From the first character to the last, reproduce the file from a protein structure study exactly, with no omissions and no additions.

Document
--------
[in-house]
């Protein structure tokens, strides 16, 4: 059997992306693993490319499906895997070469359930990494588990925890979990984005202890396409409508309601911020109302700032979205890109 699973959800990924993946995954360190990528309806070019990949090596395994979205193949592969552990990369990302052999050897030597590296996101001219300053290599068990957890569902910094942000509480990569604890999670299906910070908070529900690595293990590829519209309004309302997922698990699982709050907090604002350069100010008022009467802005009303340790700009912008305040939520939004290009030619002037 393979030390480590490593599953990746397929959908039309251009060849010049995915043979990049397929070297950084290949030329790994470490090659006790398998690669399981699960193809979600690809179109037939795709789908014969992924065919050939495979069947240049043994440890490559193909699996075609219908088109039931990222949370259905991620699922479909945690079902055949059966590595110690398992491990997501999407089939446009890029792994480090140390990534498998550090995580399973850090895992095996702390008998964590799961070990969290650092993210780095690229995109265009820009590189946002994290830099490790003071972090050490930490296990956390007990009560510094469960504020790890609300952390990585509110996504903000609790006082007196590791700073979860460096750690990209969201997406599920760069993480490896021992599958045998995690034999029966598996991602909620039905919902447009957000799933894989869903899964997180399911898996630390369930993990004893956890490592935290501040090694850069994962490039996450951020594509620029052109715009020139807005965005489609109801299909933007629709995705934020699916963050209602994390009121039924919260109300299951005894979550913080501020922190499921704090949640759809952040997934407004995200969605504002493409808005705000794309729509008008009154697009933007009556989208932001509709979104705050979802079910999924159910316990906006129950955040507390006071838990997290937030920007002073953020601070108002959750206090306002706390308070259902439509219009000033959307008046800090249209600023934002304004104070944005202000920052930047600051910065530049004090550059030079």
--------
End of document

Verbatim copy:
[in-house]
């Protein structure tokens, strides 16, 4: 059997992306693993490319499906895997070469359930990494588990925890979990984005202890396409409508309601911020109302700032979205890109 699973959800990924993946995954360190990528309806070019990949090596395994979205193949592969552990990369990302052999050897030597590296996101001219300053290599068990957890569902910094942000509480990569604890999670299906910070908070529900690595293990590829519209309004309302997922698990699982709050907090604002350069100010008022009467802005009303340790700009912008305040939520939004290009030619002037 393979030390480590490593599953990746397929959908039309251009060849010049995915043979990049397929070297950084290949030329790994470490090659006790398998690669399981699960193809979600690809179109037939795709789908014969992924065919050939495979069947240049043994440890490559193909699996075609219908088109039931990222949370259905991620699922479909945690079902055949059966590595110690398992491990997501999407089939446009890029792994480090140390990534498998550090995580399973850090895992095996702390008998964590799961070990969290650092993210780095690229995109265009820009590189946002994290830099490790003071972090050490930490296990956390007990009560510094469960504020790890609300952390990585509110996504903000609790006082007196590791700073979860460096750690990209969201997406599920760069993480490896021992599958045998995690034999029966598996991602909620039905919902447009957000799933894989869903899964997180399911898996630390369930993990004893956890490592935290501040090694850069994962490039996450951020594509620029052109715009020139807005965005489609109801299909933007629709995705934020699916963050209602994390009121039924919260109300299951005894979550913080501020922190499921704090949640759809952040997934407004995200969605504002493409808005705000794309729509008008009154697009933007009556989208932001509709979104705050979802079910999924159910316990906006129950955040507390006071838990997290937030920007002073953020601070108002959750206090306002706390308070259902439509219009000033959307008046800090249209600023934002304004104070944005202000920052930047600051910065530049004090550059030079």